It is especially cruel to ask college students to conform to this contradictory logic – and then to punish them for failing. College students are in the prime of their lives when it comes to socializing, not just because they’re at a social age but because they have to be social in order to construct a network in a city where the majority of them did not grow up. Without that network – trapped in their dorm rooms and apartments – students are alone. Their families live elsewhere. Their roommates might be their good friends but they also might be mere acquaintances or even total strangers. Their closest friendships and most valued relationships might have nothing to do with who they live with and who they are now being told to hunker down with for the next two weeks in response to the “Smart Restart’s” predictable failure.
I have the most sympathy for college freshmen in particular. This fall’s freshmen are the high school seniors whose proms, graduations, and end-of-school festivities were blighted by this pandemic months ago. There was plenty of time for leaders within the federal and state governments to act and plenty of time for local government to get it together when it became clear that both the state and federal government response to COVID-19 was an abject failure. Public health officials could have made the honest evaluation that without resources from the state or the feds for a massive expansion of testing and contact tracing in our community, bringing students back to campus for in-person classes was too dangerous to be advisable. University administrators could have listened to the concerns of faculty, staff, and students and come up with a plan for an all-remote semester with no on-campus housing. They could have been honest with these incoming freshmen about what was actually on offer at UW this year.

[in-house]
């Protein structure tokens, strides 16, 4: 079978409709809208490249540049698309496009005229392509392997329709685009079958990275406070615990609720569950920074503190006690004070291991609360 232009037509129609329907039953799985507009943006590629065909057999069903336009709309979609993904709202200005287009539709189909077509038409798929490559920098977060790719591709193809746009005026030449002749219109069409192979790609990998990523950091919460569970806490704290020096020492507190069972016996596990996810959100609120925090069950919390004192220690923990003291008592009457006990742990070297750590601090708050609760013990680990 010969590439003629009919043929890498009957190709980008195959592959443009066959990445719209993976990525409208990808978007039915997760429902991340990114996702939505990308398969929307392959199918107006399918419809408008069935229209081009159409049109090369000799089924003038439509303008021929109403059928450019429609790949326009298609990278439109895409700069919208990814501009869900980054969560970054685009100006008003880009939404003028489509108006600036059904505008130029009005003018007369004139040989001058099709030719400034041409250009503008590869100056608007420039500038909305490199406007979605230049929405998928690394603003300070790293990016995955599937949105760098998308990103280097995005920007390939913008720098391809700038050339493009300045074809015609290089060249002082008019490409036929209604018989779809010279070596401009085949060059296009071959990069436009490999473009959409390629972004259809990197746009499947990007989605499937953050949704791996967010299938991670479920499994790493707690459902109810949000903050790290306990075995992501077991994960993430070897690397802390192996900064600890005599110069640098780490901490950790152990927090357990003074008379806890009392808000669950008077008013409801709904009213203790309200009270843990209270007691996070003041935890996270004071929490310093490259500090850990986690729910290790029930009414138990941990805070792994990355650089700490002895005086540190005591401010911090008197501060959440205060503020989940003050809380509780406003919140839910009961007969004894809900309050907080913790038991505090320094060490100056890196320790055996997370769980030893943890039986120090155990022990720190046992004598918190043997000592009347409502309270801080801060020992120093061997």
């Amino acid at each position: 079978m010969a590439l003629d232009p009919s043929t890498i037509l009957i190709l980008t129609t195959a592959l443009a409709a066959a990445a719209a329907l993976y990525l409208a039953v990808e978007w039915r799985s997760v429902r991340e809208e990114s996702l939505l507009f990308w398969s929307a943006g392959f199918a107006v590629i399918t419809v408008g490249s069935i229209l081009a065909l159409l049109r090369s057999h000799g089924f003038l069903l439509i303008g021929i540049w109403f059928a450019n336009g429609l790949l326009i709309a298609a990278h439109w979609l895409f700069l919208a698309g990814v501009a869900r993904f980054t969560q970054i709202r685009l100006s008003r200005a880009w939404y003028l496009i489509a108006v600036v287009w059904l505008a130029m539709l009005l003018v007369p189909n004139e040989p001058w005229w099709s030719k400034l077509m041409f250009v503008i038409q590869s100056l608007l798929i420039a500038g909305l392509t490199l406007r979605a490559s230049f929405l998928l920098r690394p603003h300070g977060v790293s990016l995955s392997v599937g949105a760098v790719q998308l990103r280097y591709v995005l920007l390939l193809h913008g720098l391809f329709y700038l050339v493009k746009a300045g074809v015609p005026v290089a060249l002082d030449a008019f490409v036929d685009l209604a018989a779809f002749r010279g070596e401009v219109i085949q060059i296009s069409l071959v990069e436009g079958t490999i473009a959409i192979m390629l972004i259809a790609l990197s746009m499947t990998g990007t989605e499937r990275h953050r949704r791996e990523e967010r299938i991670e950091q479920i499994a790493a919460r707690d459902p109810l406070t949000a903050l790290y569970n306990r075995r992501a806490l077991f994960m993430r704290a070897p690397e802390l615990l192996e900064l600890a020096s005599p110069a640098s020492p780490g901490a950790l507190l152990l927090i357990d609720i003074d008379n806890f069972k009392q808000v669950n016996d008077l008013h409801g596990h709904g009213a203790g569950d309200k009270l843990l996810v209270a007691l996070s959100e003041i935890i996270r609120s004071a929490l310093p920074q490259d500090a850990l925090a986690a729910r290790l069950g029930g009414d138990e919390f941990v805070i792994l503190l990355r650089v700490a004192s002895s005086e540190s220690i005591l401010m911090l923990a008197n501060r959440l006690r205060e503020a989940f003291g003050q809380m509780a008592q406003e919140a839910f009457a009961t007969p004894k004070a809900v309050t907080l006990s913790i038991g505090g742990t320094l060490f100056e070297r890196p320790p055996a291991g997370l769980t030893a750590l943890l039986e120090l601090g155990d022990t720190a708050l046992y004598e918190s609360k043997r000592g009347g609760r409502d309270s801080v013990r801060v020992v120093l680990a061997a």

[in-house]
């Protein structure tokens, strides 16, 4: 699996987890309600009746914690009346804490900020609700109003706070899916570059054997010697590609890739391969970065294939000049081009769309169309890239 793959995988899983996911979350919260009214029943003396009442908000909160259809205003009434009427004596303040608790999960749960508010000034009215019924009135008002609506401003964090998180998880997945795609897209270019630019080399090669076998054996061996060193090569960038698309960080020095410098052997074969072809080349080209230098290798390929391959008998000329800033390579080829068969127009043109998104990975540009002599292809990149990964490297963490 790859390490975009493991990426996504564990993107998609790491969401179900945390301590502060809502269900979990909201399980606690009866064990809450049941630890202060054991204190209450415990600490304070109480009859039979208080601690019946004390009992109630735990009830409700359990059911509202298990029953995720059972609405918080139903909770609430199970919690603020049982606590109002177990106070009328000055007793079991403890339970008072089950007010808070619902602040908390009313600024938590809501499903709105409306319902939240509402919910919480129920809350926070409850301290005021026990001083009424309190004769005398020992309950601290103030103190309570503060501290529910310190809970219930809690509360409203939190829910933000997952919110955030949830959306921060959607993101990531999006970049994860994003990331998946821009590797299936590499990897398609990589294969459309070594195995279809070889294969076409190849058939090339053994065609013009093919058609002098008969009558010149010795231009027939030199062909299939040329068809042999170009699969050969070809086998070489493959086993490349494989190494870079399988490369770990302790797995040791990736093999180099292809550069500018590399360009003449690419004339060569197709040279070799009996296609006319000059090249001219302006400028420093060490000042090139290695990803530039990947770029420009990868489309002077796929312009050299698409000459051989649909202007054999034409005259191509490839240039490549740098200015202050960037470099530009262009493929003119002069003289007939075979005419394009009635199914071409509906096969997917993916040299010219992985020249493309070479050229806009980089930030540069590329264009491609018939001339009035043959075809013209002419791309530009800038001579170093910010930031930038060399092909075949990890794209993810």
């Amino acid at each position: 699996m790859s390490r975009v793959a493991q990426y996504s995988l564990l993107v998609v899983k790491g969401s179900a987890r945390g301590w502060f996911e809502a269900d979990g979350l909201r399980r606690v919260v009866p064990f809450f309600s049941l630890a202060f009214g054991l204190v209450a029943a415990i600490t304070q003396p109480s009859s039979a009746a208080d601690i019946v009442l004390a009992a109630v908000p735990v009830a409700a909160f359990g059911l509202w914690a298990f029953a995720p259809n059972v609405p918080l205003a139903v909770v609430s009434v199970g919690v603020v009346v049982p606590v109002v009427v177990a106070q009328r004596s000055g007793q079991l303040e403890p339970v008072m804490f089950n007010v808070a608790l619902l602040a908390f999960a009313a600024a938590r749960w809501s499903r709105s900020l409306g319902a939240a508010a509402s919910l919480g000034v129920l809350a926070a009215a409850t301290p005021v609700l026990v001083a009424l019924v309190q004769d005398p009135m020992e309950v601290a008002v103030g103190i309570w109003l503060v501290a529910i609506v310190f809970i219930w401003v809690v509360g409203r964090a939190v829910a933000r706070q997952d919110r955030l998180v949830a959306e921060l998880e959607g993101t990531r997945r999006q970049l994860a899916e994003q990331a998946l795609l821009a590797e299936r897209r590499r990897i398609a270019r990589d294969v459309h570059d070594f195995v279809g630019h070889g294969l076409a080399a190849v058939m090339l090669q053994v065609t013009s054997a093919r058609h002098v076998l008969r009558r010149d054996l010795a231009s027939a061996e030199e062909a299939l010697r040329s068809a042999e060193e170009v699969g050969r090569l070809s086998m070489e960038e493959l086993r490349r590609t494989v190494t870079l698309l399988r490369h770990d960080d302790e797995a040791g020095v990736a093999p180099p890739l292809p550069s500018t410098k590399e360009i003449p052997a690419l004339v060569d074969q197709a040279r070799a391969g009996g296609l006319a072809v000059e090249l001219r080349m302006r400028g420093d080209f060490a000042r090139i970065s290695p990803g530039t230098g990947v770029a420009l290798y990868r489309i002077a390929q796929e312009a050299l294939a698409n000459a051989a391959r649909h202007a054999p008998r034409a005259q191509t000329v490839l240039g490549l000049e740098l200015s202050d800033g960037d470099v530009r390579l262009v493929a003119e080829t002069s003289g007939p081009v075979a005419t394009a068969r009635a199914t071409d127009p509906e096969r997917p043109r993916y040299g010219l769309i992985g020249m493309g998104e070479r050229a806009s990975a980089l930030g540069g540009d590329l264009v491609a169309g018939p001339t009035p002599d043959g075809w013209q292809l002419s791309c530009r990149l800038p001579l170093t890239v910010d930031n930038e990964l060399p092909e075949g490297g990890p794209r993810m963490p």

Instead, the very students who have already paid a high personal price due to COVID-19 have been lured to campus by greedy University administrators under the false pretenses of a normal fall semester that was never going to happen. Now, instead of learning remotely from the comfort of their bedrooms at home, taking a gap year, or spending far less money to take online classes at a local community college, freshmen are being charged tens of thousands of dollars to shelter in place in dorm rooms, far from their family and friends, during one of the most tumultuous and unsettling times in recent memory. They are being asked to endure extreme isolation during a period of their lives that many young adults find isolating and anxiety inducing under normal circumstances. It is despicable and shameful that UW Madison has elected to treat them this way.